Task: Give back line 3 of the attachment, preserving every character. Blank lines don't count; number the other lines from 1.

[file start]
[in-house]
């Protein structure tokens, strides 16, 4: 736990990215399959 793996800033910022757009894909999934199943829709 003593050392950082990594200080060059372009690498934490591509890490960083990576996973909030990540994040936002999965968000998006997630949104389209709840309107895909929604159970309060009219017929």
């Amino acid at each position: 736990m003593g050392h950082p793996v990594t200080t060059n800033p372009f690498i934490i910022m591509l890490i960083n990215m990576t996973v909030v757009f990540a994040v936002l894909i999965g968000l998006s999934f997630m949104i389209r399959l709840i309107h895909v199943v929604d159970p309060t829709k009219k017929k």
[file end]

């Amino acid at each position: 736990m003593g050392h950082p793996v990594t200080t060059n800033p372009f690498i934490i910022m591509l890490i960083n990215m990576t996973v909030v757009f990540a994040v936002l894909i999965g968000l998006s999934f997630m949104i389209r399959l709840i309107h895909v199943v929604d159970p309060t829709k009219k017929k």